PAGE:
Buying a house can be a stressful business that can involve months of viewings, offers, counteroffers, surveyors and solicitors. Not to mention that it’s most likely going to be the biggest financial outlay that many will ever commit to!
This means that it’s imperative to make the right decision!
Below are several things to consider when identifying and viewing your potential new home.
What to look for…location
Location is one of the most important factors to consider when buying a house as this can affect everything from the quality of schools and healthcare available right down to the cost of your car insurance. To see just how much a postcode can affect your premium click here.
When identifying an area in which to live it’s a good idea to have a good look around at various times of the day and night to get a real feel for the place and identify any potential problems.
For example, nearby railway lines and main roads can cause problems through excessive noise and traffic congestion and, if, near an airport, it’s also worth checking if the area is under an airplane flight path.
Also check out the local amenities, such as shops, leisure facilities, pubs and restaurants and be aware that, although it’s often practical to have these facilities close to hand, places such as pubs and restaurants can bring problems such as excessive noise and anti-social behaviour.
In addition, it’s a good idea to get a feel of how friendly the local community is and try to find out how the local crime level rates against the national average. These figures can be easily obtained on websites such as upmystreet.
It’s also worthwhile checking out the geography of an area to ensure that there are no developments in progress that could lower property values and that there is no risk of flooding.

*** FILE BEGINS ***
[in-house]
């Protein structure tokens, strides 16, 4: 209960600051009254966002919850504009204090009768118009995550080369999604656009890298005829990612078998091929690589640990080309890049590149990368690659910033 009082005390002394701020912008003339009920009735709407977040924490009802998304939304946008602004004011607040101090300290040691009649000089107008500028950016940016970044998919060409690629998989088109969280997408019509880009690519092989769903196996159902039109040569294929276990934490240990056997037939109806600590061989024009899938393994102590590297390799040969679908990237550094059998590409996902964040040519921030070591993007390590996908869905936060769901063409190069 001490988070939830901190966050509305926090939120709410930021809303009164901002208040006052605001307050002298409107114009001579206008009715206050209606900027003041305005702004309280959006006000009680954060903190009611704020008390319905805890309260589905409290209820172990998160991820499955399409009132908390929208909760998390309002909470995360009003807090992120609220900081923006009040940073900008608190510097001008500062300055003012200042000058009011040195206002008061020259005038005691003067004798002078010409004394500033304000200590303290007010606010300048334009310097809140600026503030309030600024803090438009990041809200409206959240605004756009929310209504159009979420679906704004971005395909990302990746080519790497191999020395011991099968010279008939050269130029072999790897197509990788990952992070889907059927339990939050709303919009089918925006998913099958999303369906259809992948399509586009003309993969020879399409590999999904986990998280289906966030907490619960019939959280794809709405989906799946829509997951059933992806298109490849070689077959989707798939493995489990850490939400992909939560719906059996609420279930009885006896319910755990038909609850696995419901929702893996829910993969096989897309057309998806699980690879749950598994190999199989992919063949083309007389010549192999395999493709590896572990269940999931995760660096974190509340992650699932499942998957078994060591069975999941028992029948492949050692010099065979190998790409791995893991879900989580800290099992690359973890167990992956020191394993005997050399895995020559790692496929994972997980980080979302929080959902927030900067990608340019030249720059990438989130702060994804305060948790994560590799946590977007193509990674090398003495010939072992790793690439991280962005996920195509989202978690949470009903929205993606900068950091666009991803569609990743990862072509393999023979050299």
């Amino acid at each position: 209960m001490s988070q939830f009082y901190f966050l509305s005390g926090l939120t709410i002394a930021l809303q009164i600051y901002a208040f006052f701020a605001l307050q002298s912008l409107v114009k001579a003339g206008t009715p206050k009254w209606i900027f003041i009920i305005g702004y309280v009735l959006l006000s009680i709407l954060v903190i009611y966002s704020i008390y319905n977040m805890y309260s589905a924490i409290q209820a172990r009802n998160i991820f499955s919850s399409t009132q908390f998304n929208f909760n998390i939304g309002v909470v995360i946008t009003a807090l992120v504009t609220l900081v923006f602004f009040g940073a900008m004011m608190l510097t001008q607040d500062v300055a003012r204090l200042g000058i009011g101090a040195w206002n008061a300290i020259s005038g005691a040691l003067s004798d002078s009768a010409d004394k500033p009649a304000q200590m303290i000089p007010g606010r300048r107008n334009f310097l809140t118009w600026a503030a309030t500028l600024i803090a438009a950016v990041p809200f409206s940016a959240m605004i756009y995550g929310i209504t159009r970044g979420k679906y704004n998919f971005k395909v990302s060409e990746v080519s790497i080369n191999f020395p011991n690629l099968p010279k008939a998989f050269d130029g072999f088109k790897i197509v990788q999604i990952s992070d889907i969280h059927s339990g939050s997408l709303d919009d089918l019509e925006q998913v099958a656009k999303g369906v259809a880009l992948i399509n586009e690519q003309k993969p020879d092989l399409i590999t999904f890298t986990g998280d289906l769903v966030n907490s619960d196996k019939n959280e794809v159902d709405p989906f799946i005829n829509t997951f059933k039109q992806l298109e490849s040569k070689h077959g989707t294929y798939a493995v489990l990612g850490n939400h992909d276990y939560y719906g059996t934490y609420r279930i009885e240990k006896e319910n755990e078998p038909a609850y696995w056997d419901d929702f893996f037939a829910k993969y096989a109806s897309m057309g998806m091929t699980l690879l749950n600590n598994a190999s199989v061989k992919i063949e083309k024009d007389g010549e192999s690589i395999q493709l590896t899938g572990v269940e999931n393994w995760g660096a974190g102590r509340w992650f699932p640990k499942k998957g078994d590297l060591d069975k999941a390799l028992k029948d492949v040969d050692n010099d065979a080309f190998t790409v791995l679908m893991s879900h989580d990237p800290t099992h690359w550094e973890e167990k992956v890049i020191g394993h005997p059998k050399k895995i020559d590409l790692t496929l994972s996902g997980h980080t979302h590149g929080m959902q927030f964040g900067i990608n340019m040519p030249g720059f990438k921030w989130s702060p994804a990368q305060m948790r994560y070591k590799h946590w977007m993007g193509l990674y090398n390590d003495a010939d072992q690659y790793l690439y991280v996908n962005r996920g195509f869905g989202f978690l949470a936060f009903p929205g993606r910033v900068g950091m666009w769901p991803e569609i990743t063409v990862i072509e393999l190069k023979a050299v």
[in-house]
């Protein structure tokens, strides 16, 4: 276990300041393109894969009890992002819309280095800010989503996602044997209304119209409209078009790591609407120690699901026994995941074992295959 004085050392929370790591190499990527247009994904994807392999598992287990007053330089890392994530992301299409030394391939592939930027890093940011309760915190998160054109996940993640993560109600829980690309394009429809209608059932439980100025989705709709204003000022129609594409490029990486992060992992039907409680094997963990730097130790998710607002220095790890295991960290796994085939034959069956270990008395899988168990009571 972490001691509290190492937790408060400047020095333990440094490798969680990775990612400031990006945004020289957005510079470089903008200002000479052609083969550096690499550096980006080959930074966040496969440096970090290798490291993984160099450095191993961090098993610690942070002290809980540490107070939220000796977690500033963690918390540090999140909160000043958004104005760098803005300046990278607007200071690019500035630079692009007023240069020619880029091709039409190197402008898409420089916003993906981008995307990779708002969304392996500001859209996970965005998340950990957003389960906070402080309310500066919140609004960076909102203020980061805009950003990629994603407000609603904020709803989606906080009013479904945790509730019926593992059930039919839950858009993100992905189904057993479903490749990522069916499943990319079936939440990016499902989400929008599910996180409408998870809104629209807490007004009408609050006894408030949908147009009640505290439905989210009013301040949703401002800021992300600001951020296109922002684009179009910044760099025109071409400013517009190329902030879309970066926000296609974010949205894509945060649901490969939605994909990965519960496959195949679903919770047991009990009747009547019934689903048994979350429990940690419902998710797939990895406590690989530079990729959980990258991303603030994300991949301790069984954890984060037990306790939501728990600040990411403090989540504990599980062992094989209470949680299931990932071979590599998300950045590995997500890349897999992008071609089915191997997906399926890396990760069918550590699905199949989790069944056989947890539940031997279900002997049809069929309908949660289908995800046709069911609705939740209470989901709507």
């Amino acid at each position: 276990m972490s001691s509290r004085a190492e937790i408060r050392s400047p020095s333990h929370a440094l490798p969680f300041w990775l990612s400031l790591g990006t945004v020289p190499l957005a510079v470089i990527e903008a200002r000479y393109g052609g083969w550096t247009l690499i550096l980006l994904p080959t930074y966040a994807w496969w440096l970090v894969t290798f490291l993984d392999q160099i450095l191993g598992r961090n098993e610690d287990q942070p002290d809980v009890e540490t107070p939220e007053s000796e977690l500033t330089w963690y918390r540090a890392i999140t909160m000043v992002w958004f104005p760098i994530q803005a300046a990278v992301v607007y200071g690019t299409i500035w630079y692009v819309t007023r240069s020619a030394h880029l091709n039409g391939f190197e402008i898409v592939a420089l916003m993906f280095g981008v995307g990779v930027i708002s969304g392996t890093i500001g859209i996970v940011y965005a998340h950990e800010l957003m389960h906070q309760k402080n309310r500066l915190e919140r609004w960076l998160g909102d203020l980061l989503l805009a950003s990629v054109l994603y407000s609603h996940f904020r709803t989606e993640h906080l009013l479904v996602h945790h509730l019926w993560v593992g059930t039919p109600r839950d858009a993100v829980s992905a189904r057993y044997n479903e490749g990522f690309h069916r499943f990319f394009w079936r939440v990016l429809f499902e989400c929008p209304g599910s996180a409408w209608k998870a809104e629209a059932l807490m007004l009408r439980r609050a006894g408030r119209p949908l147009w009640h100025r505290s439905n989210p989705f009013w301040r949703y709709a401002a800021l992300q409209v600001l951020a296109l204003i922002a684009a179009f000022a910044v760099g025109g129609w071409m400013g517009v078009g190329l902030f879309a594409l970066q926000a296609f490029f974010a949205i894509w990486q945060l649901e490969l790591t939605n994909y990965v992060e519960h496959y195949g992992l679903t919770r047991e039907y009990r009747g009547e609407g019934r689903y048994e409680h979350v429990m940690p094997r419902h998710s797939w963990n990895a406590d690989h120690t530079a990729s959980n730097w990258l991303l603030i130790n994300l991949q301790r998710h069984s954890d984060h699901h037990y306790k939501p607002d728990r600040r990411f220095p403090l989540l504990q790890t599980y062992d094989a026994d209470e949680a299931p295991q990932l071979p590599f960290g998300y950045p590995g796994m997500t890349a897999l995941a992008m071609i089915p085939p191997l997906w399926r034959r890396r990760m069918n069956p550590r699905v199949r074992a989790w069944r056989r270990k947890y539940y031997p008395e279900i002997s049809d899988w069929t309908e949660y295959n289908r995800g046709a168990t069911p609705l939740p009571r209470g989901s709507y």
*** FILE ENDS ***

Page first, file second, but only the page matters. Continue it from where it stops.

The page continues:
What to look for…the property
Once you have identified a suitable area it’s time to start looking for a property and, again, there are a number of factors that should be considered before making a decision.
Firstly, you need to make sure that the property meets your needs and, whilst there are some things you can compromise on, you need to make sure that there is sufficient room for yourself, your family and your furniture.
In addition, is there enough storage space? This is something you need to be aware of particularly when viewing new build show homes as vendors often employ interior design tricks to make them appear more spacious than they actually are.
Then you need to consider any structural issues such as signs of subsidence, damp or rot. Tell tale signs of subsidence to include major cracks in walls and doors sticking in their frames whilst damp can be identified through peeling wallpaper, watermarks or mould. Also check window frames for signs of rot, if the paint around the sills is flaking and you can easily push your finger into the frame then it is rotten and will need replacing!
You also need to check out if the property needs updating and, if so, how much this will cost. For example, check the light switches and plug points and if they appear to be very old there’s a good chance the place will need re-wiring. The cost of this can vary dramatically depending upon the property so it is always best to price up these jobs or consider whether you can do them yourself, before making an offer.